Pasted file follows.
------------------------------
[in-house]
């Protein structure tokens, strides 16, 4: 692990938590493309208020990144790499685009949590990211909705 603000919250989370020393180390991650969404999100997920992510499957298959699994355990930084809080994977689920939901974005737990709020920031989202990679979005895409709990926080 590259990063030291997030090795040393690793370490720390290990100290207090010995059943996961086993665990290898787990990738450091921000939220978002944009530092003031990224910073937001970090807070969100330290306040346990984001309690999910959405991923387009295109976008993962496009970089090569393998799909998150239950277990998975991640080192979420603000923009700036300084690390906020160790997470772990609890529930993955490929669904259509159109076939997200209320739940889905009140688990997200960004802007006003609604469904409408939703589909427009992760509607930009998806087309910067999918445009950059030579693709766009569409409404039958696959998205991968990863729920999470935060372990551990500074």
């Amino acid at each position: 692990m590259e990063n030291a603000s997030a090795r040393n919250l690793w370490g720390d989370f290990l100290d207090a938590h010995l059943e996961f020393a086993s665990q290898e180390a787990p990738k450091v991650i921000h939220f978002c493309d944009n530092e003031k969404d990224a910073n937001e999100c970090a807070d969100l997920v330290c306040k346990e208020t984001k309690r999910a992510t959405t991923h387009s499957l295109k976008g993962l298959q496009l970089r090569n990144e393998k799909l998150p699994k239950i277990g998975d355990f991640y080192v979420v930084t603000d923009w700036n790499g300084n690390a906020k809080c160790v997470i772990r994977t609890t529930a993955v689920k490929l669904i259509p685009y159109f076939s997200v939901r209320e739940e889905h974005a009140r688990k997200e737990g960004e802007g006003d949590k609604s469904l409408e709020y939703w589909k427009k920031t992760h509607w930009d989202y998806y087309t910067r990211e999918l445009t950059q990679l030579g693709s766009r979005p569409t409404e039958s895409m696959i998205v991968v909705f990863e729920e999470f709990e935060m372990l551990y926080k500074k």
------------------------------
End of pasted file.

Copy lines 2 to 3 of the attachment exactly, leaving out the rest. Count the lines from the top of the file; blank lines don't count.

């Protein structure tokens, strides 16, 4: 692990938590493309208020990144790499685009949590990211909705 603000919250989370020393180390991650969404999100997920992510499957298959699994355990930084809080994977689920939901974005737990709020920031989202990679979005895409709990926080 590259990063030291997030090795040393690793370490720390290990100290207090010995059943996961086993665990290898787990990738450091921000939220978002944009530092003031990224910073937001970090807070969100330290306040346990984001309690999910959405991923387009295109976008993962496009970089090569393998799909998150239950277990998975991640080192979420603000923009700036300084690390906020160790997470772990609890529930993955490929669904259509159109076939997200209320739940889905009140688990997200960004802007006003609604469904409408939703589909427009992760509607930009998806087309910067999918445009950059030579693709766009569409409404039958696959998205991968990863729920999470935060372990551990500074």
């Amino acid at each position: 692990m590259e990063n030291a603000s997030a090795r040393n919250l690793w370490g720390d989370f290990l100290d207090a938590h010995l059943e996961f020393a086993s665990q290898e180390a787990p990738k450091v991650i921000h939220f978002c493309d944009n530092e003031k969404d990224a910073n937001e999100c970090a807070d969100l997920v330290c306040k346990e208020t984001k309690r999910a992510t959405t991923h387009s499957l295109k976008g993962l298959q496009l970089r090569n990144e393998k799909l998150p699994k239950i277990g998975d355990f991640y080192v979420v930084t603000d923009w700036n790499g300084n690390a906020k809080c160790v997470i772990r994977t609890t529930a993955v689920k490929l669904i259509p685009y159109f076939s997200v939901r209320e739940e889905h974005a009140r688990k997200e737990g960004e802007g006003d949590k609604s469904l409408e709020y939703w589909k427009k920031t992760h509607w930009d989202y998806y087309t910067r990211e999918l445009t950059q990679l030579g693709s766009r979005p569409t409404e039958s895409m696959i998205v991968v909705f990863e729920e999470f709990e935060m372990l551990y926080k500074k």